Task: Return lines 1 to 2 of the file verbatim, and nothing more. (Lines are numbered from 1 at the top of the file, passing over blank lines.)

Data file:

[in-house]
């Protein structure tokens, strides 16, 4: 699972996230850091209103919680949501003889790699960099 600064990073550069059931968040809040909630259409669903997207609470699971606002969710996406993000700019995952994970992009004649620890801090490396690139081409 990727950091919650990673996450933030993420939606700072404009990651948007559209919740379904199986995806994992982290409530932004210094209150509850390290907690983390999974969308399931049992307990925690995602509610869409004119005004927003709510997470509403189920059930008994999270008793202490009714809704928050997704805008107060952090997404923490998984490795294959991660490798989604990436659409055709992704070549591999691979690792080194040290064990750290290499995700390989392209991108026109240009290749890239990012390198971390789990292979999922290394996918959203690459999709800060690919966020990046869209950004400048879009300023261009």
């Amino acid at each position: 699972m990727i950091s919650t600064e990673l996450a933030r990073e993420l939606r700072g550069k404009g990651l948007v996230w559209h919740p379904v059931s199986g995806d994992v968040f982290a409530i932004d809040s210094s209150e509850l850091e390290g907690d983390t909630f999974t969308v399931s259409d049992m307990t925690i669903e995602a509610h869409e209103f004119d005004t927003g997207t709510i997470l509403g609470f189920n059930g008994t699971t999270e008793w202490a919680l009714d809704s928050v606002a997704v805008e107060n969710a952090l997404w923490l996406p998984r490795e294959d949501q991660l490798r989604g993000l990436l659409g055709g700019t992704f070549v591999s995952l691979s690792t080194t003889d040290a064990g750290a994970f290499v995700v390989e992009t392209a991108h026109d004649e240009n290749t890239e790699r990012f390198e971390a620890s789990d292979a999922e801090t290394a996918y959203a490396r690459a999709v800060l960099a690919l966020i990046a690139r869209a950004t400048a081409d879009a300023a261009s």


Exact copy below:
[in-house]
């Protein structure tokens, strides 16, 4: 699972996230850091209103919680949501003889790699960099 600064990073550069059931968040809040909630259409669903997207609470699971606002969710996406993000700019995952994970992009004649620890801090490396690139081409 990727950091919650990673996450933030993420939606700072404009990651948007559209919740379904199986995806994992982290409530932004210094209150509850390290907690983390999974969308399931049992307990925690995602509610869409004119005004927003709510997470509403189920059930008994999270008793202490009714809704928050997704805008107060952090997404923490998984490795294959991660490798989604990436659409055709992704070549591999691979690792080194040290064990750290290499995700390989392209991108026109240009290749890239990012390198971390789990292979999922290394996918959203690459999709800060690919966020990046869209950004400048879009300023261009």